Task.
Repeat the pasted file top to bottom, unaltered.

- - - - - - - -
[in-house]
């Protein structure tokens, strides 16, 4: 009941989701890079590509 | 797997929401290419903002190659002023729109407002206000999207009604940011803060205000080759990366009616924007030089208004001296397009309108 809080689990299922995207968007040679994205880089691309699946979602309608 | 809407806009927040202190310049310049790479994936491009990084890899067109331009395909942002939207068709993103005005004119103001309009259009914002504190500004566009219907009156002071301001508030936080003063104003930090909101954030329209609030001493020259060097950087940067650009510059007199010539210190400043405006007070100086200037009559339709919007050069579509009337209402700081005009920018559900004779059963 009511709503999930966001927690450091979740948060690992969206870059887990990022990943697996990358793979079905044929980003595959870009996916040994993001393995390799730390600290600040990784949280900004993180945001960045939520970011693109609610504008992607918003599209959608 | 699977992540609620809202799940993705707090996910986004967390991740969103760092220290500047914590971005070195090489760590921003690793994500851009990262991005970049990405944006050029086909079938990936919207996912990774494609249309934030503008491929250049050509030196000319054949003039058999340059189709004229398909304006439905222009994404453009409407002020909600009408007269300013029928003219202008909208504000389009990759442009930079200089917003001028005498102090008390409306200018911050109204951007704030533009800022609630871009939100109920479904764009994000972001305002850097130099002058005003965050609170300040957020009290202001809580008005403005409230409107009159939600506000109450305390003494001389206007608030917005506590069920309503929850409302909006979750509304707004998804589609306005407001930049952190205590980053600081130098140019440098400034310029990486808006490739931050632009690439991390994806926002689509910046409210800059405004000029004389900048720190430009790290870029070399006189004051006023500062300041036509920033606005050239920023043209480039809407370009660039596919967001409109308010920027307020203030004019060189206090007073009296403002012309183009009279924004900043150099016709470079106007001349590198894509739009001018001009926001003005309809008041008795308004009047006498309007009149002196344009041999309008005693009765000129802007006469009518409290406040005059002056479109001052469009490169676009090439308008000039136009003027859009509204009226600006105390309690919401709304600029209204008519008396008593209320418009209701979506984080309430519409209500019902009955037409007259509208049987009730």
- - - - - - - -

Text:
[in-house]
């Protein structure tokens, strides 16, 4: 009941989701890079590509 | 797997929401290419903002190659002023729109407002206000999207009604940011803060205000080759990366009616924007030089208004001296397009309108 809080689990299922995207968007040679994205880089691309699946979602309608 | 809407806009927040202190310049310049790479994936491009990084890899067109331009395909942002939207068709993103005005004119103001309009259009914002504190500004566009219907009156002071301001508030936080003063104003930090909101954030329209609030001493020259060097950087940067650009510059007199010539210190400043405006007070100086200037009559339709919007050069579509009337209402700081005009920018559900004779059963 009511709503999930966001927690450091979740948060690992969206870059887990990022990943697996990358793979079905044929980003595959870009996916040994993001393995390799730390600290600040990784949280900004993180945001960045939520970011693109609610504008992607918003599209959608 | 699977992540609620809202799940993705707090996910986004967390991740969103760092220290500047914590971005070195090489760590921003690793994500851009990262991005970049990405944006050029086909079938990936919207996912990774494609249309934030503008491929250049050509030196000319054949003039058999340059189709004229398909304006439905222009994404453009409407002020909600009408007269300013029928003219202008909208504000389009990759442009930079200089917003001028005498102090008390409306200018911050109204951007704030533009800022609630871009939100109920479904764009994000972001305002850097130099002058005003965050609170300040957020009290202001809580008005403005409230409107009159939600506000109450305390003494001389206007608030917005506590069920309503929850409302909006979750509304707004998804589609306005407001930049952190205590980053600081130098140019440098400034310029990486808006490739931050632009690439991390994806926002689509910046409210800059405004000029004389900048720190430009790290870029070399006189004051006023500062300041036509920033606005050239920023043209480039809407370009660039596919967001409109308010920027307020203030004019060189206090007073009296403002012309183009009279924004900043150099016709470079106007001349590198894509739009001018001009926001003005309809008041008795308004009047006498309007009149002196344009041999309008005693009765000129802007006469009518409290406040005059002056479109001052469009490169676009090439308008000039136009003027859009509204009226600006105390309690919401709304600029209204008519008396008593209320418009209701979506984080309430519409209500019902009955037409007259509208049987009730």